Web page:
The majority of small and medium sized enterprises (SME) don’t survive their first five years, according to new research from commercial insurer RSA.
It found 55 per cent do not make it to their fifth birthday, and survival rates remain lower than before the financial crisis despite the recent improvement in economic conditions.
David Swigciski, SME Trading Director at RSA, said: “The UK is a great place to start a business, but our research reveals that survival rates are low. The recession has had an unsteadying effect on SMEs and we need to work hard to rebuild their confidence.”
The construction sector has been the hardest hit with five-year survival rates falling to 44 per cent. This is closely followed by the health sector, whose five-year survival outlook fell to 56 per cent. However, the retail sector remained resilient throughout this period, with its survival rate increasing by 0.2 percentage points.
The survey found the UK’s tax system, a lack of bank lending, red tape, the cost of running a business and late payments or cash flow were the biggest barriers to SMEs in the UK growth cited by the country’s entrepreneurs. Two-thirds of small business owners said that it is difficult to grow their firm and that increased to four-fifths in the London and the South East region.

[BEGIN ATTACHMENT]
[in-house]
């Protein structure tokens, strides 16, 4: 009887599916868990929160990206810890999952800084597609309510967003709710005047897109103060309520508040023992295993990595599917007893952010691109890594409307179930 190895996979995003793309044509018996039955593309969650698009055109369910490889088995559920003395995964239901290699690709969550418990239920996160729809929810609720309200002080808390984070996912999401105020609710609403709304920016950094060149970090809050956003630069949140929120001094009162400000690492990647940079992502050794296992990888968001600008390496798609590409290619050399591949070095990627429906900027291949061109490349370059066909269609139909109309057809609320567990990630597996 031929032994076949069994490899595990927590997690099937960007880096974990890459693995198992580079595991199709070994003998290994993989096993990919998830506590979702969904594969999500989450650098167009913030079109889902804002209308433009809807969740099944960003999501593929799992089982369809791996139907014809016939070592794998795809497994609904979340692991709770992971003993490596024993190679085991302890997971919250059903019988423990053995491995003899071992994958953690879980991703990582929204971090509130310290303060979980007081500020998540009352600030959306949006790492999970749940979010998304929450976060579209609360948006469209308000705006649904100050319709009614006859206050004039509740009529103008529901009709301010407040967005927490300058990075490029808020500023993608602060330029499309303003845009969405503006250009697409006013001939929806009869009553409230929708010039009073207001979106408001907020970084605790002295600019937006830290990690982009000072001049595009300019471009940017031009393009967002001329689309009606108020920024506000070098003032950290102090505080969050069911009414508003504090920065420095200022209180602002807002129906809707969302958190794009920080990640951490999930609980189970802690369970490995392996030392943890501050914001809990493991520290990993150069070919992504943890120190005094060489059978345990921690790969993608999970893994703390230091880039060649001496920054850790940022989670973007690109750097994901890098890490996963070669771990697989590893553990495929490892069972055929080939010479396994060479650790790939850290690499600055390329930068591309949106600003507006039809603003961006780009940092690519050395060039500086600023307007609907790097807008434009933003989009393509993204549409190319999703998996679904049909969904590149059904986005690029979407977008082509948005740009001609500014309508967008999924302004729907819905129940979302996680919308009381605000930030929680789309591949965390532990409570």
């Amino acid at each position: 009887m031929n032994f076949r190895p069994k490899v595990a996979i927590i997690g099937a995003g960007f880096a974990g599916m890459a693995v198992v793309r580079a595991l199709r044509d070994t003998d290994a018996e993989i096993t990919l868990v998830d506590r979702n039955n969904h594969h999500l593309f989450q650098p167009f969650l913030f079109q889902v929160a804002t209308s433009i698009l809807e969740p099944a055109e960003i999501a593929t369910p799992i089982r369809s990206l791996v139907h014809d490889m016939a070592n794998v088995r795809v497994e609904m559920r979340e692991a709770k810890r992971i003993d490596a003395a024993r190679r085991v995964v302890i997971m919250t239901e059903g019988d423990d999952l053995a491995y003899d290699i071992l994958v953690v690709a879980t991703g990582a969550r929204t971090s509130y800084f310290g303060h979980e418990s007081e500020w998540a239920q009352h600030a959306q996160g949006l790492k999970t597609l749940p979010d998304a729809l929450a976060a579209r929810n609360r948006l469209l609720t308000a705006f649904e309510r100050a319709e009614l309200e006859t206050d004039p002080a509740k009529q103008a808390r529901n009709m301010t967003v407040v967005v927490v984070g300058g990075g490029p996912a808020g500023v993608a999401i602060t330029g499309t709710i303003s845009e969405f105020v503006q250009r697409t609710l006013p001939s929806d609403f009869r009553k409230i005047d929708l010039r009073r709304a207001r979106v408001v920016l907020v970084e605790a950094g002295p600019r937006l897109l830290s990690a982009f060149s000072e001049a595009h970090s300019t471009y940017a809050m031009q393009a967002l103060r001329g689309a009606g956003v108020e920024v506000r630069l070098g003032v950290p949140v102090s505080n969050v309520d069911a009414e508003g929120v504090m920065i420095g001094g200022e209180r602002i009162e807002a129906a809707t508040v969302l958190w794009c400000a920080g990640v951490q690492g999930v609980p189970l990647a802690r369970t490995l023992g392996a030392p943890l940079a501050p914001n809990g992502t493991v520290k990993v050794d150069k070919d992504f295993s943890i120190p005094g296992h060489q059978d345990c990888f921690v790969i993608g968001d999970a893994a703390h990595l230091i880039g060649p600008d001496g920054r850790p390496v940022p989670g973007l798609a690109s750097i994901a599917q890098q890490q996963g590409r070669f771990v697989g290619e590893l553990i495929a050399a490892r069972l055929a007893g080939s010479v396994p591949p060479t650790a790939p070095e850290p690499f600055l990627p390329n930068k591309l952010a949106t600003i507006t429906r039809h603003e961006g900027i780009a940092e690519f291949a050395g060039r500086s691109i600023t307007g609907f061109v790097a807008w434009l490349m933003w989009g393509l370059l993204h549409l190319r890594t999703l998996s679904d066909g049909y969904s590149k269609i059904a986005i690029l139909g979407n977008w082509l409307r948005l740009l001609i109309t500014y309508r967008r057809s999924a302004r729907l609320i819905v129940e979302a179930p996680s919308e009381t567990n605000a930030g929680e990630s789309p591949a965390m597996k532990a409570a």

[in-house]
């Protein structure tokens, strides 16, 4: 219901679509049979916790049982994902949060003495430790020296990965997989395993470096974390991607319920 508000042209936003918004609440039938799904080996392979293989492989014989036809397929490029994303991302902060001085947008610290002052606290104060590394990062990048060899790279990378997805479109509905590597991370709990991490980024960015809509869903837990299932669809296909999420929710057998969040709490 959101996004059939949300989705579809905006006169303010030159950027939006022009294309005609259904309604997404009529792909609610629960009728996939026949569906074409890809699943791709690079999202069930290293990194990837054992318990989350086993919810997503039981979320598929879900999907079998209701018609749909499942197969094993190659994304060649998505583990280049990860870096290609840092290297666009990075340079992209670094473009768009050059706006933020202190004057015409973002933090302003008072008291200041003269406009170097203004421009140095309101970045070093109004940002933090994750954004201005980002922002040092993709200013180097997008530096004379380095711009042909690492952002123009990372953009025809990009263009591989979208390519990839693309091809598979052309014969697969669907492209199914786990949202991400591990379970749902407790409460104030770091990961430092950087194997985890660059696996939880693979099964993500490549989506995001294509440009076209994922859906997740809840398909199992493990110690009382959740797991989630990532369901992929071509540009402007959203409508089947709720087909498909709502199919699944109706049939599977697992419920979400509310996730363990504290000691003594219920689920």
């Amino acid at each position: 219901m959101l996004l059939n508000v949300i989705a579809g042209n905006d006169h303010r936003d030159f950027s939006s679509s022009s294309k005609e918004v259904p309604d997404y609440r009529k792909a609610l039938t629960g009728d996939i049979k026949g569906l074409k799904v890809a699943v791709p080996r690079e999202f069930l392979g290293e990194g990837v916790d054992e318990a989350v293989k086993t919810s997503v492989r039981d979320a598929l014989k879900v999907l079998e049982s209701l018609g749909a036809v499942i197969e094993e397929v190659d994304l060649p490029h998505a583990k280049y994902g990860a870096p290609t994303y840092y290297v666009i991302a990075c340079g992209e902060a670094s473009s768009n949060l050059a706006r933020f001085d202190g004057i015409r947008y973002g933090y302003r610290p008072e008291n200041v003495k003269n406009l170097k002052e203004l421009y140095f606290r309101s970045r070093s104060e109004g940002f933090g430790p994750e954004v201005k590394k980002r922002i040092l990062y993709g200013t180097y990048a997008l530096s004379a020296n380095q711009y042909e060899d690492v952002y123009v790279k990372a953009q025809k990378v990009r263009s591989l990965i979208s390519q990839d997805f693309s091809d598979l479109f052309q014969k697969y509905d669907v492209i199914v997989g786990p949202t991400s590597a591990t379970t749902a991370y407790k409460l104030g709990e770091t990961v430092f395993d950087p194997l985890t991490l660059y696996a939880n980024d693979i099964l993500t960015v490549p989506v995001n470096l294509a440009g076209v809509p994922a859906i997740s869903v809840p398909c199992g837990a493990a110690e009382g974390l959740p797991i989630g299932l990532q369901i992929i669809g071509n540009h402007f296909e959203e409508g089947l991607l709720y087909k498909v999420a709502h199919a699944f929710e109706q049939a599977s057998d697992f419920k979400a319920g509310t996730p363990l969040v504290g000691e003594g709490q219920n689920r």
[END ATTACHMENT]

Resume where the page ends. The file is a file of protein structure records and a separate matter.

It is difficult for small businesses to overcome these barriers to growth. Three-fifths of small business owners lack confidence in their ability to achieve continued growth over a three year period, according to RSA’s survey, and two-thirds believe it is hard to turn a small company into a medium-sized enterprise.
“The UK economy relies on a balance between startups and high-growth businesses, but our research reveals a worrying imbalance and there remain major barriers to achieving growth. Now is the time for the government to understand what’s really holding small businesses back and to ensure that they are coming up with the right incentives to drive growth and give businesses confidence,” said Swigciski.
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